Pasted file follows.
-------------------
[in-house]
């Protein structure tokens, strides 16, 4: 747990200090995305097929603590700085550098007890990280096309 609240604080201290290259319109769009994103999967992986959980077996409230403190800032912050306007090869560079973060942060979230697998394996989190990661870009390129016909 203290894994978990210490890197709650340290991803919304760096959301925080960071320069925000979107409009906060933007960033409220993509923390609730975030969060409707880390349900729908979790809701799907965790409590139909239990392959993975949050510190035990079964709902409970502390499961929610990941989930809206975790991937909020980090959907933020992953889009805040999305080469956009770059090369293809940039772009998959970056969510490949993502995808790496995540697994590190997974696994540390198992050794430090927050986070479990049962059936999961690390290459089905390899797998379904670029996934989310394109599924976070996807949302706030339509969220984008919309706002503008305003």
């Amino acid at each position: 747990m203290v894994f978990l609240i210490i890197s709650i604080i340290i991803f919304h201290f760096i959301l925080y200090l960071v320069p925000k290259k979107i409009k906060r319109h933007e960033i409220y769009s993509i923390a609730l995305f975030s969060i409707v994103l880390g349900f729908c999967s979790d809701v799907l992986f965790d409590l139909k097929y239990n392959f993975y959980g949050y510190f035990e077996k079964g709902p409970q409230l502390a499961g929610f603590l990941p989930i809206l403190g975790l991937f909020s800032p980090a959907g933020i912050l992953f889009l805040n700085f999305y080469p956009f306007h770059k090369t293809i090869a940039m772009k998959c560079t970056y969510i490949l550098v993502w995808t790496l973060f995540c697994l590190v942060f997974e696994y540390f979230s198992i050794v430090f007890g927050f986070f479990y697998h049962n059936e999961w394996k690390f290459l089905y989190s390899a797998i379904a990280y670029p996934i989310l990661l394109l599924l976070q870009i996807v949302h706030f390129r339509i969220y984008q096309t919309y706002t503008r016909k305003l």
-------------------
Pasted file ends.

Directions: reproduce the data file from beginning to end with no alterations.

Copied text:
[in-house]
């Protein structure tokens, strides 16, 4: 747990200090995305097929603590700085550098007890990280096309 609240604080201290290259319109769009994103999967992986959980077996409230403190800032912050306007090869560079973060942060979230697998394996989190990661870009390129016909 203290894994978990210490890197709650340290991803919304760096959301925080960071320069925000979107409009906060933007960033409220993509923390609730975030969060409707880390349900729908979790809701799907965790409590139909239990392959993975949050510190035990079964709902409970502390499961929610990941989930809206975790991937909020980090959907933020992953889009805040999305080469956009770059090369293809940039772009998959970056969510490949993502995808790496995540697994590190997974696994540390198992050794430090927050986070479990049962059936999961690390290459089905390899797998379904670029996934989310394109599924976070996807949302706030339509969220984008919309706002503008305003």
């Amino acid at each position: 747990m203290v894994f978990l609240i210490i890197s709650i604080i340290i991803f919304h201290f760096i959301l925080y200090l960071v320069p925000k290259k979107i409009k906060r319109h933007e960033i409220y769009s993509i923390a609730l995305f975030s969060i409707v994103l880390g349900f729908c999967s979790d809701v799907l992986f965790d409590l139909k097929y239990n392959f993975y959980g949050y510190f035990e077996k079964g709902p409970q409230l502390a499961g929610f603590l990941p989930i809206l403190g975790l991937f909020s800032p980090a959907g933020i912050l992953f889009l805040n700085f999305y080469p956009f306007h770059k090369t293809i090869a940039m772009k998959c560079t970056y969510i490949l550098v993502w995808t790496l973060f995540c697994l590190v942060f997974e696994y540390f979230s198992i050794v430090f007890g927050f986070f479990y697998h049962n059936e999961w394996k690390f290459l089905y989190s390899a797998i379904a990280y670029p996934i989310l990661l394109l599924l976070q870009i996807v949302h706030f390129r339509i969220y984008q096309t919309y706002t503008r016909k305003l």